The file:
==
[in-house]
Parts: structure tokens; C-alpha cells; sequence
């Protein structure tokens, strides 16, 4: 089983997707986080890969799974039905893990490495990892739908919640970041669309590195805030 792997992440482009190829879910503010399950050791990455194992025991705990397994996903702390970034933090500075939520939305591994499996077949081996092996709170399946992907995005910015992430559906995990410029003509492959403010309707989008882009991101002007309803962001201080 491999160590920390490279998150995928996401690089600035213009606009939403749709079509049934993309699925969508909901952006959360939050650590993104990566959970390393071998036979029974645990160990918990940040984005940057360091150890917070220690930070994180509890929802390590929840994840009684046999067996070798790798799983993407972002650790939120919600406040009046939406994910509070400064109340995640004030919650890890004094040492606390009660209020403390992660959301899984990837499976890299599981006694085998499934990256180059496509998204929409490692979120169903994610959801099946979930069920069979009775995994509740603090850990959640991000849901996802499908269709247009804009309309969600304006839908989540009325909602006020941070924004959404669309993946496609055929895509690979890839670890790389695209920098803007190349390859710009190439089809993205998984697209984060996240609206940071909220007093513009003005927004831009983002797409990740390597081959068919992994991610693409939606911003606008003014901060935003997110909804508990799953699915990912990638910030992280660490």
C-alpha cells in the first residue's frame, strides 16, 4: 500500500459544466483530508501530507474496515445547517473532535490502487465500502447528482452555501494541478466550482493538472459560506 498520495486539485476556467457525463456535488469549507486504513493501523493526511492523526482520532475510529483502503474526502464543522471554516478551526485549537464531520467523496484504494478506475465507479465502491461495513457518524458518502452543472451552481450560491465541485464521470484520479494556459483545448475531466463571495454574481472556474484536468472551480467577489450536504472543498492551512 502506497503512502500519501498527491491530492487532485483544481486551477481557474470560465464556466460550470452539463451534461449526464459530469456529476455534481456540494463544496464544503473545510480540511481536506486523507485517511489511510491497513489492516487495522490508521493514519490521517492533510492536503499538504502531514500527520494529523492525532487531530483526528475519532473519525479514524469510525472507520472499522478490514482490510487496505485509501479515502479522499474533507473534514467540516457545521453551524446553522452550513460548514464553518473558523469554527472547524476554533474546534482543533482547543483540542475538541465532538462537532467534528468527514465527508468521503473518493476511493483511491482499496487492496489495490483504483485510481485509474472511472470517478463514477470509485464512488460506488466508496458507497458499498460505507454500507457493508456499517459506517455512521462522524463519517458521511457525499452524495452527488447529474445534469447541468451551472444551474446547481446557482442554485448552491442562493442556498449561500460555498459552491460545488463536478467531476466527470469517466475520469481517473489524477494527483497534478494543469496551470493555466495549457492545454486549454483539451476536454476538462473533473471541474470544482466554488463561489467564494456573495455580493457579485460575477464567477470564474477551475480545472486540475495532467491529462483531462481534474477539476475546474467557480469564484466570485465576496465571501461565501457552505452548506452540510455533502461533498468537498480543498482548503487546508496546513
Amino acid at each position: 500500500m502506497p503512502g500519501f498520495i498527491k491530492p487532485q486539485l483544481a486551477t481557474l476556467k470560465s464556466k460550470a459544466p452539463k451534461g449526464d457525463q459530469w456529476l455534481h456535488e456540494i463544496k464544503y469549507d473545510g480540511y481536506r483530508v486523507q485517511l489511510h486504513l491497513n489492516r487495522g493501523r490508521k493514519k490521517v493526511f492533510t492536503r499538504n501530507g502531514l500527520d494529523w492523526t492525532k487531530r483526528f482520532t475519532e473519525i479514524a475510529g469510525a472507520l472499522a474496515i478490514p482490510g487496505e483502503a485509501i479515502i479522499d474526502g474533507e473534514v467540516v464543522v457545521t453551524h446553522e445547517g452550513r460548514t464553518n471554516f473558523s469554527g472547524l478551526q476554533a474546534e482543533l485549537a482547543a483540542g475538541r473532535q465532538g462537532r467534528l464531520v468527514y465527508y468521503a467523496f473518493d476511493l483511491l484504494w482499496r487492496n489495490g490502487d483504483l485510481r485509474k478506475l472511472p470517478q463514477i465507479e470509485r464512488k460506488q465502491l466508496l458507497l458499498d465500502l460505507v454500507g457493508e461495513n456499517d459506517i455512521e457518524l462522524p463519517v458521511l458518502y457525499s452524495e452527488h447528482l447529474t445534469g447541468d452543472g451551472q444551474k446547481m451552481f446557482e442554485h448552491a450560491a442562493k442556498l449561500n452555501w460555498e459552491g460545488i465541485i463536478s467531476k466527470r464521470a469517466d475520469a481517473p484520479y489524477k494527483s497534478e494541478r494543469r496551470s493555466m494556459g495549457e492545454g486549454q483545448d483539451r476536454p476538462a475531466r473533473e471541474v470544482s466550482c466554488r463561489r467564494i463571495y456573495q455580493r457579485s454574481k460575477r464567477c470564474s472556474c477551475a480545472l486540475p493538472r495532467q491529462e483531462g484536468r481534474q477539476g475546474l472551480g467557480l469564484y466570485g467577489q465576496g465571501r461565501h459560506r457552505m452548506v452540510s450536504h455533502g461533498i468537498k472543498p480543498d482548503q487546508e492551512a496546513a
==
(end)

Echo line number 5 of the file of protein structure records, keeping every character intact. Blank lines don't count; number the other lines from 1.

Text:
Amino acid at each position: 500500500m502506497p503512502g500519501f498520495i498527491k491530492p487532485q486539485l483544481a486551477t481557474l476556467k470560465s464556466k460550470a459544466p452539463k451534461g449526464d457525463q459530469w456529476l455534481h456535488e456540494i463544496k464544503y469549507d473545510g480540511y481536506r483530508v486523507q485517511l489511510h486504513l491497513n489492516r487495522g493501523r490508521k493514519k490521517v493526511f492533510t492536503r499538504n501530507g502531514l500527520d494529523w492523526t492525532k487531530r483526528f482520532t475519532e473519525i479514524a475510529g469510525a472507520l472499522a474496515i478490514p482490510g487496505e483502503a485509501i479515502i479522499d474526502g474533507e473534514v467540516v464543522v457545521t453551524h446553522e445547517g452550513r460548514t464553518n471554516f473558523s469554527g472547524l478551526q476554533a474546534e482543533l485549537a482547543a483540542g475538541r473532535q465532538g462537532r467534528l464531520v468527514y465527508y468521503a467523496f473518493d476511493l483511491l484504494w482499496r487492496n489495490g490502487d483504483l485510481r485509474k478506475l472511472p470517478q463514477i465507479e470509485r464512488k460506488q465502491l466508496l458507497l458499498d465500502l460505507v454500507g457493508e461495513n456499517d459506517i455512521e457518524l462522524p463519517v458521511l458518502y457525499s452524495e452527488h447528482l447529474t445534469g447541468d452543472g451551472q444551474k446547481m451552481f446557482e442554485h448552491a450560491a442562493k442556498l449561500n452555501w460555498e459552491g460545488i465541485i463536478s467531476k466527470r464521470a469517466d475520469a481517473p484520479y489524477k494527483s497534478e494541478r494543469r496551470s493555466m494556459g495549457e492545454g486549454q483545448d483539451r476536454p476538462a475531466r473533473e471541474v470544482s466550482c466554488r463561489r467564494i463571495y456573495q455580493r457579485s454574481k460575477r464567477c470564474s472556474c477551475a480545472l486540475p493538472r495532467q491529462e483531462g484536468r481534474q477539476g475546474l472551480g467557480l469564484y466570485g467577489q465576496g465571501r461565501h459560506r457552505m452548506v452540510s450536504h455533502g461533498i468537498k472543498p480543498d482548503q487546508e492551512a496546513a